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Why do I have to wait?

Why do I have to wait for my COVID-19 vaccine? | I am in one of the listed groups above, why do I have to wait? | Where can I get a COVID-19 vaccination? | What if the centre I am offered is not easy to get to? | Can I pay for a COVID-19 vaccine privately or at a pharmacy? | More Information


Rescheduling the second COVID-19 vaccine appointment

Due to new advice from the UK Chief Medical Officers on 30 December 2020, we need to reschedule the second coronavirus vaccination appointment for those who have already had one dose. The new medical advice is that the second dose of the vaccine remains effective when given up to 12 weeks after the first dose, and should be given towards the end of this 12 week period. The new guidance will ensure that as many people as possible benefit from the first dose of the vaccine as soon as possible. If you have received a first dose, you do not need to contact the health board, you will be automatically re-scheduled and called for your new appointment.

While two doses of the vaccine are needed to get the best long-term protection, in the short-term individuals will have high levels of protection from the first dose received. There are no safety concerns in the new guidance, and it will not negatively impact on the effectiveness of the complete course of COVID-19 vaccine.


Why do I have to wait for my COVID-19 vaccine?

Those people most at risk from the complications of COVID-19 are being offered the vaccine first.  

In the UK, there are three COVID-19 vaccines (made by Pfizer BioNTech, AstraZeneca and Moderna) likely to be offered first. They need two separate doses to provide the best protection. These vaccines will not have a full UK marketing authorisation (license) but will have been authorised by the Medicines and Healthcare products Regulatory Agency (MHRA) based on a full assessment of safety and effectiveness.  

The Joint Committee on Vaccination and Immunisation (JCVI), an independent group of experts, has recommended that the NHS offers these vaccines to those at highest risk of catching the disease and of suffering serious complications or dying from COVID-19, and to protect the NHS and social care services. This includes older adults and frontline health and social care workers. When more vaccine becomes available, the vaccines will be offered to other people at risk as soon as possible.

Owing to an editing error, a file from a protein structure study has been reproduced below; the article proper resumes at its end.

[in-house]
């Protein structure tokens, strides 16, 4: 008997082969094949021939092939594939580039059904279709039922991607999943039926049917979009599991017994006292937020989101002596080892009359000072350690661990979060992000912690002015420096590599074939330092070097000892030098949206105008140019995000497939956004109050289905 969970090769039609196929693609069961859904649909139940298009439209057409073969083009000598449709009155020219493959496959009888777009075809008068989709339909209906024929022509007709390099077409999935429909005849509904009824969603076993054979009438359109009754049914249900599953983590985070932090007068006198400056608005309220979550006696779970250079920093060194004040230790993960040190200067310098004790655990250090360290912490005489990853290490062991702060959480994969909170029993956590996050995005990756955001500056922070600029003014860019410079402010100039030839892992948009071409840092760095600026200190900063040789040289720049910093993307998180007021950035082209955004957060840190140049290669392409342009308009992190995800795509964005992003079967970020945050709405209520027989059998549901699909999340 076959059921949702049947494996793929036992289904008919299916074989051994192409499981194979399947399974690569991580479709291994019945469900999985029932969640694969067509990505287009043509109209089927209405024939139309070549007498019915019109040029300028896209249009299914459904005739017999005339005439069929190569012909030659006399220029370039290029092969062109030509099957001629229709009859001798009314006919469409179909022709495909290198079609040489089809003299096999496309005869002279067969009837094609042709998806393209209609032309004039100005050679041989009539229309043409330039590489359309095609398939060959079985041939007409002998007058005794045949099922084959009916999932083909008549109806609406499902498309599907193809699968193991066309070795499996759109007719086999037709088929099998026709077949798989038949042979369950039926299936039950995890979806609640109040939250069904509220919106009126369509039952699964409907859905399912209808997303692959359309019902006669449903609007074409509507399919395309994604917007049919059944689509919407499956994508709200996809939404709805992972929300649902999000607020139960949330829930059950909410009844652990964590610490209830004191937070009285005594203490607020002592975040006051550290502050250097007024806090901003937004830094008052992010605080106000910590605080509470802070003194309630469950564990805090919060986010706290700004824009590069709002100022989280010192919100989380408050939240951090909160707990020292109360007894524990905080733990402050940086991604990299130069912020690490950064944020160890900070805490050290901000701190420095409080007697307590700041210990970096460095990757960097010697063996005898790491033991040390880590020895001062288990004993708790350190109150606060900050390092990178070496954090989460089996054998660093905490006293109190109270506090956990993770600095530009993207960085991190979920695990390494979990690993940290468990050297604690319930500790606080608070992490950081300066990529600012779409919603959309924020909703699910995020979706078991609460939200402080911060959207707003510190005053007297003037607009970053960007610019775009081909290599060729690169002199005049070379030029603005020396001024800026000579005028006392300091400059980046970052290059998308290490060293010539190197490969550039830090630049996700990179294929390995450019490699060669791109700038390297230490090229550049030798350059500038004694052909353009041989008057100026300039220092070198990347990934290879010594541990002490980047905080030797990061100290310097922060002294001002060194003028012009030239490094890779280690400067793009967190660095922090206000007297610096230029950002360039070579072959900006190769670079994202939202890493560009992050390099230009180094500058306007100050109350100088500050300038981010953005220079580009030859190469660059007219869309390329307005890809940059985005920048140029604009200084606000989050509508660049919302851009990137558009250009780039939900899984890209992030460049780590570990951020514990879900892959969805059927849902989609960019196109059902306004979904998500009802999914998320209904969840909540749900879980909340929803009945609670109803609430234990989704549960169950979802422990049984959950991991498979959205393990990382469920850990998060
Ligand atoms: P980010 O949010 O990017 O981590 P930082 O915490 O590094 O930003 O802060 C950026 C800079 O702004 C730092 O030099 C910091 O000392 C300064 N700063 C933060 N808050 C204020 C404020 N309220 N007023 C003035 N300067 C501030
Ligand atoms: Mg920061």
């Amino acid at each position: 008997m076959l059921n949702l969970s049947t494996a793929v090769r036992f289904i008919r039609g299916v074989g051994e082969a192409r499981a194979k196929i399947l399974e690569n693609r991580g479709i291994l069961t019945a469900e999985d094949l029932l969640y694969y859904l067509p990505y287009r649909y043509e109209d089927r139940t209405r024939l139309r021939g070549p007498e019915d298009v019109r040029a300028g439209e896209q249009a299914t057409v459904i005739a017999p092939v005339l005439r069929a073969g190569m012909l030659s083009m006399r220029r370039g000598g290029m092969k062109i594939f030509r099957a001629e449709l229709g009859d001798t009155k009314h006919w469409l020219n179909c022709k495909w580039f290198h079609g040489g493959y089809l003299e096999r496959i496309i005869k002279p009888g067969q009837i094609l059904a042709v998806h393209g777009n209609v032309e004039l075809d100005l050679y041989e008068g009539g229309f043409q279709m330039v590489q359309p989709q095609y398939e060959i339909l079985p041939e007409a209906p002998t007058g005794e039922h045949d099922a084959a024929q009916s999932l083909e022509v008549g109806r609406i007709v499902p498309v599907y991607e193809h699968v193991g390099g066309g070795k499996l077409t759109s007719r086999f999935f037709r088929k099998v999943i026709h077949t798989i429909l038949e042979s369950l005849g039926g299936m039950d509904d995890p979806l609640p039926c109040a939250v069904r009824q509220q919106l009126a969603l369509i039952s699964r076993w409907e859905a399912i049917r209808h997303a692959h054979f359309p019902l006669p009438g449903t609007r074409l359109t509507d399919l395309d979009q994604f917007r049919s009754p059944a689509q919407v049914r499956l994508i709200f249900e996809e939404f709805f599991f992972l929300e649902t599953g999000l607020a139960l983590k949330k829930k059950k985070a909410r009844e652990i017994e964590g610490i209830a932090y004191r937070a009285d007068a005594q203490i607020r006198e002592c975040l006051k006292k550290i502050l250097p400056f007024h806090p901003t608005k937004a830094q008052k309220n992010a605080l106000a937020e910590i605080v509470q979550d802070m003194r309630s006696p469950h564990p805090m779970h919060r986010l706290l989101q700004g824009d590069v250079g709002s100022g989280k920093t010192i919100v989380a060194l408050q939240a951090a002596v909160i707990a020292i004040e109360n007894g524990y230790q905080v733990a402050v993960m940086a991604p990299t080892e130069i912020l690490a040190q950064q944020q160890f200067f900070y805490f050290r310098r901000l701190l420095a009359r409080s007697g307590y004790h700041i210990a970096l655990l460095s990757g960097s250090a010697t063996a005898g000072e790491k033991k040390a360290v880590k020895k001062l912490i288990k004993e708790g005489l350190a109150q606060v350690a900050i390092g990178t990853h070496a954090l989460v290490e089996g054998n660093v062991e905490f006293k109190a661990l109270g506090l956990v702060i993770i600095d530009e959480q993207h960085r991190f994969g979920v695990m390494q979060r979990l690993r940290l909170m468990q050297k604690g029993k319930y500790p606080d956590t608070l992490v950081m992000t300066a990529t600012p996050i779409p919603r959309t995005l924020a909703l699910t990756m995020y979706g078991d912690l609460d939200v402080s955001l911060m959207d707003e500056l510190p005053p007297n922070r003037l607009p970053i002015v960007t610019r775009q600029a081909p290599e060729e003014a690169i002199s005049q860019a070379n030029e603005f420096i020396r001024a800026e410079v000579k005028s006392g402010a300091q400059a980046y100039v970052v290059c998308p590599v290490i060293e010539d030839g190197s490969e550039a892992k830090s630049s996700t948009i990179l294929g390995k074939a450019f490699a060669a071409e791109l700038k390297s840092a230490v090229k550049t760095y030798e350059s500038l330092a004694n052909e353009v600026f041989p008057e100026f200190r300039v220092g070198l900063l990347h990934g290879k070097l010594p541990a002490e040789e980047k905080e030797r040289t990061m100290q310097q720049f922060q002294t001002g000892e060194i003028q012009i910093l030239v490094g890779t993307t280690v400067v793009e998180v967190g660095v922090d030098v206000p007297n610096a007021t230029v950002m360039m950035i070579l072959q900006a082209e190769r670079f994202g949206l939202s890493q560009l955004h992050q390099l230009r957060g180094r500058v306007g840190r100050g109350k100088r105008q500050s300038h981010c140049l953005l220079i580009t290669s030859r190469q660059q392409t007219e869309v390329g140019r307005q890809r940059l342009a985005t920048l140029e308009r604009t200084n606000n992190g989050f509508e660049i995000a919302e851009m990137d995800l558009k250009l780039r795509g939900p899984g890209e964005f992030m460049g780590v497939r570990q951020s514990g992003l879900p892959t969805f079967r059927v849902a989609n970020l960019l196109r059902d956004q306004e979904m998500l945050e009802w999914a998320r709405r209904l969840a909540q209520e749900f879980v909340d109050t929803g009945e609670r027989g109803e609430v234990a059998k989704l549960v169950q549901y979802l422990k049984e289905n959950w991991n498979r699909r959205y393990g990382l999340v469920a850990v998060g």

You should have the vaccine when it is offered if you are: 
  • a person living or working in a care home for older adults 
  • a frontline healthcare worker 
  • a frontline social care worker 
  • a domiciliary carer providing personal care  
The vaccine will be offered in the following order to: 
  • those aged 80 years and over 
  • those aged 75 years and over 
  • those aged 70 years and over and adults identified as clinically extremely vulnerable  
  • those aged 65 years and over 
  • those aged 16 to 64 years with long term health conditions (see list below) 
Long term health conditions include conditions such as: 
  • blood cancer (such as leukaemia, lymphoma or myeloma) 
  • diabetes 
  • a heart problem 
  • a chest complaint or breathing difficulties, including bronchitis, emphysema or severe asthma 
  • kidney disease 
  • liver disease 
  • lowered immunity due to disease or treatment (such as HIV infection, steroid medication, chemotherapy or radiotherapy) 
  • having had an organ transplant 
  • having had a stroke or a transient ischaemic attack (TIA) 
  • a neurological or muscle wasting condition including epilepsy and dementia 
  • severe or profound learning disability 
  • Down’s syndrome 
  • a problem with your spleen, e.g. sickle cell disease, or having had your spleen removed 
  • being seriously overweight (BMI of 40 and above) 
  • severe mental illness 
At the same time as those aged 16-64 years with long term health conditions the vaccine will also be offered to: 
  • those who are the main carer of an elderly or disabled person whose welfare may be at risk if the carer falls ill 
  • younger adults in long stay nursing and residential settings, and staff 

After these groups, those aged 50 to 64 will be offered vaccination.  

When more vaccine becomes available in 2021 we will be offering it to more groups. 

I am in one of the listed groups above, why do I have to wait? 

COVID-19 vaccines will become available as they are approved for use, and as each batch is manufactured and delivered. People will be called in order, and you will be sent an appointment when your turn comes as soon as there is enough vaccine available.  

Where can I get a COVID-19 vaccination? 

Vaccines will be offered in a range of settings. Most people will go to the nearest vaccination centre.  Some vaccination teams will visit people to offer the vaccine, for example in care homes.  

What if the centre I am offered is not easy to get to? 

Please try to attend the vaccination centre you are offered. If you cannot attend the centre you are offered you may have to wait to get the vaccine in a more convenient location.   

Can I pay for a COVID-19 vaccine privately or at a pharmacy? 

No, the COVID-19 vaccination is only available for free through the NHS to eligible groups.  


More Information 

You can find out more information about COVID-19 vaccines, including their contents and possible side effects at and 

You can report suspected side effects online at  or by downloading the Yellow Card app.  

To find out how the NHS uses your information, visit 

To order more copies of this leaflet, visit